Wood’s Favorite TV Shows of 2019

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Wood’s Favorite TV Shows of 2019

(Photo Courtesy of Tina Rataj-Berard | Unsplash)

(Photo Courtesy of Tina Rataj-Berard | Unsplash)

(Photo Courtesy of Tina Rataj-Berard | Unsplash)

(Photo Courtesy of Tina Rataj-Berard | Unsplash)

By Weston Wood, Arts Writer

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2019 has been an eventful year for television. New streaming platforms, as well as existing platforms, have been pumping out great content, while on the other hand, there always some less successful shows. 2019 ultimately has laid the groundwork for many quality shows to continue airing in the upcoming year. Let’s take an honorable look back on some of this year’s highlights. I’ve sifted through the best shows from my personal picks and compiled my favorites from this year. Join me as we recap this year’s best of heartbreak, action, superheroes, serial killers, space bounty-hunters and much more.

 

10. “Game of Thrones”

“Game of Thrones” deserves an honorable mention. The show had a spectacular finale, but it was rushed and executed poorly. Both characters’ and fans’ expectations were disregarded to make way for a conclusion that left everyone shocked. The final season had its golden moments, including CGI that was visually breathtaking. It ultimately fell flat because of the sudden shifts in plots and character developments that were unrealistic, as well as too hard to swallow. “Game of Thrones” had an agenda from the first episode, including deep roots in its own lore. It fulfilled most of the prophecies it hints at throughout the show, but backs out of a satisfying follow-through due to time constraints. With a little more time and cultivation, season eight could’ve been the best season of any show — ever. If only D & D didn’t take that now-canceled “Star Wars” movie contract.

 

9. “The Umbrella Academy”

“The Umbrella Academy” is a great example of comic book TV shows done right. It’s easy to ignore most superhero shows, and many Marvel shows that feel redundant. However, in the comic world and TV world alike, there are independent works that never get much attention. Netflix and many other networks are sifting through such comic series and picking up the rights to make the next hit comic show. Gerard Way, the lead singer of My Chemical Romance, became a comic book artist and writer after MCR stopped making music. He made a comic about a washed-up group of kid-superheroes who are now adults, trying to prevent the end of the world as we know it. Netflix has perfectly adapted this series to the screen, a refreshing break of realism from all the stereotypical superhero shows.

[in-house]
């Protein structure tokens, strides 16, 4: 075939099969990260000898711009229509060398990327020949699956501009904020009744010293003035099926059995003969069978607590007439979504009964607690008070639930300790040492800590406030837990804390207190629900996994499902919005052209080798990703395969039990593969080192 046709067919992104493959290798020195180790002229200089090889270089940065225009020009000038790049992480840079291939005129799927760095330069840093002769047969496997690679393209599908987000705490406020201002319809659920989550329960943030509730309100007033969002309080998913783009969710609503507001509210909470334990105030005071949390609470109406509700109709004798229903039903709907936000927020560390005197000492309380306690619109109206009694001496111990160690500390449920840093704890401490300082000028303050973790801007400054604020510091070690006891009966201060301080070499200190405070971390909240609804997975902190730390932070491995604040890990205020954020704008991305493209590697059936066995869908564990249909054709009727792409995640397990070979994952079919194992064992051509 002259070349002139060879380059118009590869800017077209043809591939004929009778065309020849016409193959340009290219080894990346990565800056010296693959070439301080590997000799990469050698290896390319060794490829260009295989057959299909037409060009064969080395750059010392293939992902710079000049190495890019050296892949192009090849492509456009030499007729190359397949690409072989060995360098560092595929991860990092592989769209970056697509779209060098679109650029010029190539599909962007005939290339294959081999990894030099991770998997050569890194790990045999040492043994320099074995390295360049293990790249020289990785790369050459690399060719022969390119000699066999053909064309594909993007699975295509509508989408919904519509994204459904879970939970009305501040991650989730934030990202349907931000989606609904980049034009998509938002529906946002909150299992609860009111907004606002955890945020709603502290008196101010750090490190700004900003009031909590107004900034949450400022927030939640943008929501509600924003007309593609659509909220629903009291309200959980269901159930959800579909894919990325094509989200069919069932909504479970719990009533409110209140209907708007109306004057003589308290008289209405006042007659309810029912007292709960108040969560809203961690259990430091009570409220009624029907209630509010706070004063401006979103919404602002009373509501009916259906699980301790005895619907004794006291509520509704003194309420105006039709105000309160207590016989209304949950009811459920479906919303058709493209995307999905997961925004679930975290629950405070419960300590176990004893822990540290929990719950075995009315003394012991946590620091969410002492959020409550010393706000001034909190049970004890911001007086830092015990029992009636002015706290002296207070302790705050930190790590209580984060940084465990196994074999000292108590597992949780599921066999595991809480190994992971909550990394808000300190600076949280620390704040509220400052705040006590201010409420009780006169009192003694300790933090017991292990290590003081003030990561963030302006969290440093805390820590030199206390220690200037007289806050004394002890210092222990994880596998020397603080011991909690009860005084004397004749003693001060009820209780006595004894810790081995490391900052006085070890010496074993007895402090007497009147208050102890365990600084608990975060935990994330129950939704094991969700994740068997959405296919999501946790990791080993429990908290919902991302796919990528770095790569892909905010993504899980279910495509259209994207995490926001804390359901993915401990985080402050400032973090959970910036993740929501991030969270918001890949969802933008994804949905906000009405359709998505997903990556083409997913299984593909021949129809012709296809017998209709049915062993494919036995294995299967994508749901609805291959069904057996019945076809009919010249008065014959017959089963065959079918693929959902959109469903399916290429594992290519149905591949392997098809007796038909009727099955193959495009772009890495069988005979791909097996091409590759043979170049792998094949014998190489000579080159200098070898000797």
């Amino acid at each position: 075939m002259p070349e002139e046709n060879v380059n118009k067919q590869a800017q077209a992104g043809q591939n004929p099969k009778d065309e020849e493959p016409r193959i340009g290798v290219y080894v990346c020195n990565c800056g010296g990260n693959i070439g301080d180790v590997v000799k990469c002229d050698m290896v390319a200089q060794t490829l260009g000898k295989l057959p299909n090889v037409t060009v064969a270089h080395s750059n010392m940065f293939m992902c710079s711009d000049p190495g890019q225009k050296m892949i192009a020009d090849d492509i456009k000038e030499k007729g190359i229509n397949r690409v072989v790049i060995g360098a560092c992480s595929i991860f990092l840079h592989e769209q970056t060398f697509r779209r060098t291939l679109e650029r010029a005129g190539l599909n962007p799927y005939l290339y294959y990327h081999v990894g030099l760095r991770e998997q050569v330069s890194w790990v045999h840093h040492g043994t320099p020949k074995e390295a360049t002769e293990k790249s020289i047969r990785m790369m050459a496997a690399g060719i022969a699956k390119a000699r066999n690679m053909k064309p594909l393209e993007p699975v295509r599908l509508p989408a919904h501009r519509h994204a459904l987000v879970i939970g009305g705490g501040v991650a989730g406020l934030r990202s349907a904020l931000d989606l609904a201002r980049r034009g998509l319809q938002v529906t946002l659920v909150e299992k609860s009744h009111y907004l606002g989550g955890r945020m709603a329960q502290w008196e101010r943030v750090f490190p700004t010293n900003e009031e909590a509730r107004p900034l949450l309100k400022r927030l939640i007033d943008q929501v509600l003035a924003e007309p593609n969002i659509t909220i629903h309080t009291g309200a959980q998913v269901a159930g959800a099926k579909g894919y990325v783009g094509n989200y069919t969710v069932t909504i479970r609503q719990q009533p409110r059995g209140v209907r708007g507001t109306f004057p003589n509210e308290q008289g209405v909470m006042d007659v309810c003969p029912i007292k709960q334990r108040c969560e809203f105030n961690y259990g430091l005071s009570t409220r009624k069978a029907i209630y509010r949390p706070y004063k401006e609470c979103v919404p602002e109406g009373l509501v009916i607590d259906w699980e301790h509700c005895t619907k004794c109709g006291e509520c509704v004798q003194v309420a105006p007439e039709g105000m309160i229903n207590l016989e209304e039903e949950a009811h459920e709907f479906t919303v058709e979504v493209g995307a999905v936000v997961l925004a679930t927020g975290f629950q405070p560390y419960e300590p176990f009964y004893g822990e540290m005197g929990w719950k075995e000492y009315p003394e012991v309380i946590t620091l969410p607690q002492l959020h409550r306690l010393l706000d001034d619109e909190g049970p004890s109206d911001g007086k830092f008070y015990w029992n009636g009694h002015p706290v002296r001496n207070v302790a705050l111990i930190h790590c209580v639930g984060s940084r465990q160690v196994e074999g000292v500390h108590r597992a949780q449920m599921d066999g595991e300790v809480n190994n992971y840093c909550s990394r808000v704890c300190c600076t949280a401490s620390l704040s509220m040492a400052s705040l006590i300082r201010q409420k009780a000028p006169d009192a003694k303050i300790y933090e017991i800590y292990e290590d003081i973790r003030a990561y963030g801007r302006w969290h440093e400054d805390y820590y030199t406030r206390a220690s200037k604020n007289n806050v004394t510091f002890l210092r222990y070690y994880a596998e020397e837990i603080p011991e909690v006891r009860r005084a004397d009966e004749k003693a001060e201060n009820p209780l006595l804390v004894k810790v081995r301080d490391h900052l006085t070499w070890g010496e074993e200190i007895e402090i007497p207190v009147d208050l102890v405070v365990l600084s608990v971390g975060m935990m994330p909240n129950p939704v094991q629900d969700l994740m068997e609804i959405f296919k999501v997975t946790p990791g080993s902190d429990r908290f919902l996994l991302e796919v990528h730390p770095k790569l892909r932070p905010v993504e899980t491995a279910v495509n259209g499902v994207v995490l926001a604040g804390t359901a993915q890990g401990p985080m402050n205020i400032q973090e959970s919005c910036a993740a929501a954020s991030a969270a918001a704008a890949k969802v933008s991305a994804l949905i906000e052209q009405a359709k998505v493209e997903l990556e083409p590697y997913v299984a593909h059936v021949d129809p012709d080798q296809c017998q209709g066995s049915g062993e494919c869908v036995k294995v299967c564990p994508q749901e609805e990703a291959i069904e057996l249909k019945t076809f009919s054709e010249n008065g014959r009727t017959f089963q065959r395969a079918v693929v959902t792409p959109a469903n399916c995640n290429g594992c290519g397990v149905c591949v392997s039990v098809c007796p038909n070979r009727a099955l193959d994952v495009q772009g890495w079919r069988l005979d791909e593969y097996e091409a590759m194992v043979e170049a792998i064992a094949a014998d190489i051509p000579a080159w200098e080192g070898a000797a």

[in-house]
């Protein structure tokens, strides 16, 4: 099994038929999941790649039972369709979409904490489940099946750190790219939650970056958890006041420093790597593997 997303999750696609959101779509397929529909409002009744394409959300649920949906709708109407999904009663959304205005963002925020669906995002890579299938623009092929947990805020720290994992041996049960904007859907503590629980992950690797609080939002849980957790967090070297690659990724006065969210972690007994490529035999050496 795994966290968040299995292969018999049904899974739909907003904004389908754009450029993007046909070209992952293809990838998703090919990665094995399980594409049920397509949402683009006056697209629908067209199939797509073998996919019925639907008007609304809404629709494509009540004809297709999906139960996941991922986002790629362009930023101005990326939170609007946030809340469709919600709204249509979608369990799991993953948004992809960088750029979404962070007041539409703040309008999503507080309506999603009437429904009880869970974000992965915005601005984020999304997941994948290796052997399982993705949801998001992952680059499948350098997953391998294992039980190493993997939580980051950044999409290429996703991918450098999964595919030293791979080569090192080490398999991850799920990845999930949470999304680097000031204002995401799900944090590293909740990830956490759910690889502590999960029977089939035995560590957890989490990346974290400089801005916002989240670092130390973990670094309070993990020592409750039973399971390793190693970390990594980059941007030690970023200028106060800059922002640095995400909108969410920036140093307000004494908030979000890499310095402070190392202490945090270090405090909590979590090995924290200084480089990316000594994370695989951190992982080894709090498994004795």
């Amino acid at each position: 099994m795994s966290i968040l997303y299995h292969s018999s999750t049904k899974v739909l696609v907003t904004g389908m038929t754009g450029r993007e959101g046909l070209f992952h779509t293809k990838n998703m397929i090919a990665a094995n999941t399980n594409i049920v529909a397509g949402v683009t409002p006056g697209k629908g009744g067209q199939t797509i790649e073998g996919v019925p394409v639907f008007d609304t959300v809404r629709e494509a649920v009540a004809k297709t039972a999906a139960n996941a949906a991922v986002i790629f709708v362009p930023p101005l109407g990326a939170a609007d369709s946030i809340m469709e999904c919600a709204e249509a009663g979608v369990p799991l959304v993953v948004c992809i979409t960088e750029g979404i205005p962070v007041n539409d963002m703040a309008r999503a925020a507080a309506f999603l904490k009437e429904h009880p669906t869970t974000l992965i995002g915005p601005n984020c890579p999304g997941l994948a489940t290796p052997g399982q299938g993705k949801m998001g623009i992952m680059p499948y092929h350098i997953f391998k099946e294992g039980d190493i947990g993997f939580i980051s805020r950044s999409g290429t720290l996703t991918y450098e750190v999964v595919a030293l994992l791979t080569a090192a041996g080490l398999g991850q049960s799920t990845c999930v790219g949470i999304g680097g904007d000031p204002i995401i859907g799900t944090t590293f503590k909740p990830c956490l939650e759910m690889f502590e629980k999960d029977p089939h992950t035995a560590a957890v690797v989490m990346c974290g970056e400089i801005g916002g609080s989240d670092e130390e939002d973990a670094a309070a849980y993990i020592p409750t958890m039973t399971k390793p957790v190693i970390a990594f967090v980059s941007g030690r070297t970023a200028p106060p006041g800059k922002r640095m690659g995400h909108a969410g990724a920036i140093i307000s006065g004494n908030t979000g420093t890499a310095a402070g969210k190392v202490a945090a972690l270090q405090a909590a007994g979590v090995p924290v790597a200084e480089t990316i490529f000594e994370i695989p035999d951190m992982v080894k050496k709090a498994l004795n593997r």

8. “Stranger Things”

“Stranger Things” proves time and time again why not all Netflix Originals are bad, though most of their shows tend to get dry after two seasons. “Stranger Things” goes against the grain, showing well-developed content again for the third season. The show-runners are still able to work with the same characters, this time all of them a little older and more dynamic. The actors and writers have been able to adapt to such challenges and come out with a season that’s both creative and encapsulating. Not only are they fighting monsters, but they’re also growing and changing on-screen as teenagers. However, I felt there were some moments that were lackluster, and there were filler episodes throughout the series. I didn’t particularly enjoy every second, but it was a good watch nonetheless. 

 

7. “Euphoria”

One of the more controversial shows on this list, fit with drugs, sex and all the other good stuff that makes a show intriguing.  Zendaya plays the protagonist of this story – a teenage drug addict. This show is particularly a work of art, given the beautiful coloration, music scores and narrative. The dive into the controversy of telling the story of a drug addict, who also identifies as a lesbian, is particularly brave. It’s easy to mess things up like this or even to offend people. Art is meant to make people uncomfortable. Critics are also concerned about the glorification of drugs in this show, but it seems that they are just trying to produce an accurate perspective of an addict. Both the cast and the production behind the show are increasingly impressive. 

 

6. “Watchmen”

“Watchmen” is the continuation of the Watchmen universe, a beloved comic and movie from 1985. “Watchmen” debuted on HBO a few months ago and is phenomenal. I would recommend watching or reading “Watchmen” the comic before this show, so everything makes a little more sense. It deals with a lot of social commentary, addressing topics such as racism and police brutality. It takes place in Tulsa, Oklahoma and follows the Tulsa Police Department and a white supremacy group called the Seventh Cavalry. It’s a separate story from the comic, with a few characters returning from the original work. However, it’s still as beloved and hard-hitting as the original. I only put it as number six because there’s not a lot of it out currently. 

 

5. “Mindhunter”